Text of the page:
I recently finished a temporary, contract job as a field technician for Form 10 installing computer hardware in California DMVs. Each day, two technicians would arrive at a DMV at 2:30 PM. We’d install new a new uninterruptible power supply and rack server, remove the old UPS and server, remove the old camera workstation, install and configure a new one, install new fingerprint readers at every window, and remove the old fingerprint readers. We’d leave whenever we were finished (usually between 7 and 10 PM), and then one of us would come the next morning to watch from 7:30 AM until 10:00 AM. And then we’d drive to the next DMV. As the team lead, I also had a bit of paperwork.
It was nice experience installation the rack servers. The hardest part was the physical act of getting it racked. It was also interesting seeing the DMV from the other side. DMVs have a reputation for being slow and boring, but in reality they’re staffed by normal people who are for the most part trying to help customers. And some of those customers are pretty bad.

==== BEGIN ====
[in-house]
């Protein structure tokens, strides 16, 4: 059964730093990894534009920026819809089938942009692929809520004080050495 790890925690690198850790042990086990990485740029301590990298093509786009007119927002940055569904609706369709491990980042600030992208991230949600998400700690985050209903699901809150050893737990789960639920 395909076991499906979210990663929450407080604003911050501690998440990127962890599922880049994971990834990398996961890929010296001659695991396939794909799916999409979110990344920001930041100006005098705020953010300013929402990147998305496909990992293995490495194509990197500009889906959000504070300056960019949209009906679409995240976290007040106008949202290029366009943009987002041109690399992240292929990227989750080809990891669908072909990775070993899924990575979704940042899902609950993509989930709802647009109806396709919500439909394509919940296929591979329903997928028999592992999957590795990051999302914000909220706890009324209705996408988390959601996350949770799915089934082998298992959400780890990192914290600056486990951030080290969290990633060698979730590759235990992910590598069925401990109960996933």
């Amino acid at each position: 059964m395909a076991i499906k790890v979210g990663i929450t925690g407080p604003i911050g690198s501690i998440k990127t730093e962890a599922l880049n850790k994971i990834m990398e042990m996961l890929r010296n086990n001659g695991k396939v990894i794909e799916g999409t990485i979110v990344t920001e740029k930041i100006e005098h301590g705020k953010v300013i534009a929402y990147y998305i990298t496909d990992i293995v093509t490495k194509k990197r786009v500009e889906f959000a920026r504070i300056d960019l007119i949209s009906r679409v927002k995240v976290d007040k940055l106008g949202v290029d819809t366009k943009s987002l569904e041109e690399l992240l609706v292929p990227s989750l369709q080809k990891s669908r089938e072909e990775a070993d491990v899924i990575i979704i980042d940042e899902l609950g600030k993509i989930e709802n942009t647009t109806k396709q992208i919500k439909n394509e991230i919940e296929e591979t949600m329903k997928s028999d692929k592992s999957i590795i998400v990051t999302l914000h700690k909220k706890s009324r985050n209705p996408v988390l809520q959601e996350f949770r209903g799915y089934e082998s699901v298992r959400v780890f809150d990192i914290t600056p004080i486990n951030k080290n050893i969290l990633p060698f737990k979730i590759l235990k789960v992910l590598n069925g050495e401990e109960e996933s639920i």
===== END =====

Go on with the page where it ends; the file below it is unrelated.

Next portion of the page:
The real difficulty of the job was the hours. Every other day I didn’t work until 2:30, which sounds good. However, when you consider that I’m in a different hotel each night, waking up, eating breakfast, working out, checking out by 11, and then driving to the next DMV by 2:30, there wasn’t much time for anything. There were tiny pockets of time. Maybe I could work out quickly enough, check out early, drive to the next DMV as soon as possible, and get there by 12:30 or 1. That gave me maybe two hours, but those free hours were in an unfamiliar place without any physical space for me to use. It was tough, especially being in Northern California or the Central Valley for a few weeks without being home.